The Kenyan Political Landscape

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This week, the Kenyan Vice-President, Josephat Karanja, resigned his appointment. This followed in the wake of the no-confidence passed against him in Parliament, a few days earlier. His one year in office, was the shortest, in Kenyan history, and that contrasts with the three years that Mwai Kibaki stayed in office, or the very many years it took Arap Moi himself, to understudy the late President Jomo Kenyatta.

Josephat Karanja was accused by his opponent, of being very arrogant, disloyal to the Presidency, and even a traitor. The latter accusation followed in the wake of the mysterious bombing of Kenya recently. Kenyan political circles believed that the planes that did the bombing came from Uganda. Since the vice president was married to a Ugandan woman, the he must have had foreknowledge of the bombing raid, along with other acts of alleged aggression, emanating from the neighbouring state.

Vice President Josephat Karanja was an unfortunate politician by all accounts. He spent most of his life as an academic, or a diplomat. He was therefore unable to build the power base that was very crucial for survival, in the Kenyan political arena, characterised as it is, by vicious horse-trading, intrigues, blackmail, and even assassinations. Another school of thought, holds that the campaign against Vice President Karanja, even if it originated from his home area, must have received at least, the tacit support of President Arap Moi. An indication of the trend of institutionalised autocracy and personal rule, which appeared so distinctly, after the attempted coup d’etat of the early 1980s.

Kenyan politics has an unfortunate, and even tragic underlining to it. The struggle for independence was very bitter. Kenya was one of the few settler colonies in Africa, with a conducive climate and good land for agriculture. From early in the 20th Century, African people had been deprived of their land, and were forced to work as farm labourers. It was the pent-upfrustration, that led to the guerrilla war, waged by the Land and Freedom Army (or Mau Mau), led by Dedan Kimathi. More than 30,000 African lost their lives in that historic and heroic war.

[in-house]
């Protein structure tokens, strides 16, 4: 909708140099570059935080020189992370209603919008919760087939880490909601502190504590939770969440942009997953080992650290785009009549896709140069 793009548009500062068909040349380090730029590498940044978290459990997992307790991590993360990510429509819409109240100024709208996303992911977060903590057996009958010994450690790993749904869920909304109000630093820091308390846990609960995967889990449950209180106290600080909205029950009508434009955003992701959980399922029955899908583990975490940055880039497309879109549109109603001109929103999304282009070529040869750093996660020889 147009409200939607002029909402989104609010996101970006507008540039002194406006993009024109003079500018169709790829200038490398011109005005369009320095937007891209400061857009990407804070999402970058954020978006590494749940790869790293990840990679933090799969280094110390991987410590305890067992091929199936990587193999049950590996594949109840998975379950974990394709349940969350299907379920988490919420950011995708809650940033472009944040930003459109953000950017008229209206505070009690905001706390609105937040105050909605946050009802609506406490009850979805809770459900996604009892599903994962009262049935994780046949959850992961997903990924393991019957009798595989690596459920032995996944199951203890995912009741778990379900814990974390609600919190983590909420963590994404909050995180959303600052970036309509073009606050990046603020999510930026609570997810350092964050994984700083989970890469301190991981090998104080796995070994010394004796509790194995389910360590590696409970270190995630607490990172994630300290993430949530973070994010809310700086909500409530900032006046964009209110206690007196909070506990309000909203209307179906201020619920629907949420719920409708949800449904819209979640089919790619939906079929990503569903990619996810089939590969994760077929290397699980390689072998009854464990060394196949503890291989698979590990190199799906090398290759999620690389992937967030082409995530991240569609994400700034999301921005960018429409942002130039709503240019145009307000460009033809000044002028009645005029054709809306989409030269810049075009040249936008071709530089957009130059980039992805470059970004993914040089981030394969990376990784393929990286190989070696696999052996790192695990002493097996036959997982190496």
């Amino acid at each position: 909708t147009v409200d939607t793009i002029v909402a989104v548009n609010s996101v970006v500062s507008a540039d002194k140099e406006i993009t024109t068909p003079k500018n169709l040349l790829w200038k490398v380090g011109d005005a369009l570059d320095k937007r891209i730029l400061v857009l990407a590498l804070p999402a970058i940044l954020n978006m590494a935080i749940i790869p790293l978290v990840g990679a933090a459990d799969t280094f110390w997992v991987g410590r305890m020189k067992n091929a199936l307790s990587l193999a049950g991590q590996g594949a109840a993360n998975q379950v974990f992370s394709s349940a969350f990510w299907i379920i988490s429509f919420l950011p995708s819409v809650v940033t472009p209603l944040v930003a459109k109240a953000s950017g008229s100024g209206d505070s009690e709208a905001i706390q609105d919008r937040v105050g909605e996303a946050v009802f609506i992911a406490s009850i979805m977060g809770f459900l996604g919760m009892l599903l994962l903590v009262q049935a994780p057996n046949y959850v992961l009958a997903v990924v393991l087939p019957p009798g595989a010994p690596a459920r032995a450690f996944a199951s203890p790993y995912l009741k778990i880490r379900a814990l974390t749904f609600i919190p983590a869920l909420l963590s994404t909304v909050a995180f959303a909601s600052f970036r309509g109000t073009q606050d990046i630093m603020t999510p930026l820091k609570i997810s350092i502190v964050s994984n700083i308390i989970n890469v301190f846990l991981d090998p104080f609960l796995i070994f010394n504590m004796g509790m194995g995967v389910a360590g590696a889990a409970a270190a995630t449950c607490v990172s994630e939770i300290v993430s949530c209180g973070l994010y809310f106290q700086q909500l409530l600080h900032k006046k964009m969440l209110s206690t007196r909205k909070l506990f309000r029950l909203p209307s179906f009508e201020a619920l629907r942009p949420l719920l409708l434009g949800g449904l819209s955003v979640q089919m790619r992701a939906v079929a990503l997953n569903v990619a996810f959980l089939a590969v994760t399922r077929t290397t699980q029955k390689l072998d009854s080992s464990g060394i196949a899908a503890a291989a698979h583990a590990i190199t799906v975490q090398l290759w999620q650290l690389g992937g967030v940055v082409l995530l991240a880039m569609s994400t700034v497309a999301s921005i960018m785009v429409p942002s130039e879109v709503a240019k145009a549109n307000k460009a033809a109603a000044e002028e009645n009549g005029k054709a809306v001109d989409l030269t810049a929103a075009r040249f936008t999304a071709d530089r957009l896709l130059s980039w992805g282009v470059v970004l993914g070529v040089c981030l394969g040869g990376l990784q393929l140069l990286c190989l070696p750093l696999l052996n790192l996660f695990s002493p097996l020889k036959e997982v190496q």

At independence in 1963, President Jomo Kenyatta and his KANU Party, did not dismantle the colonial state machinery. Instead, the repressive organs were strengthened, while the state sector became a huge bureaucratic machinery, used to enrich cronies of the President and the party apparatus. The chances to legally oppose the activities of the KANU henchmen were curtailed. Patriots like Oginga Odinga, the former Vice President, were imprisoned, while others like Pio Pinto and J.M Kariuki, were assassinated.

Kenya became the classical neo-colonial state. Its ports, located strategically in the Indian Ocean, were handed over to the American Navy, while in many African anti-imperialist struggles, Kenya often took the sides of the enemies of the continent.

The recent removal of the Vice President, Josephat Karanja, is further testimony, to the decadence of the Kenyan political landscape. It helps us to see much more clearly, that in Kenya, as much as in much of the continent, the ruling classes are becoming increasingly desperate, as they fail to grapple with the intricacies of building genuinely democratic states, that will serve the true interests of the mass of the African peoples.  Kenya’s situation, afforded us the opportunity to see the bankruptcy of neo-colonialism, in its naked nastiness.

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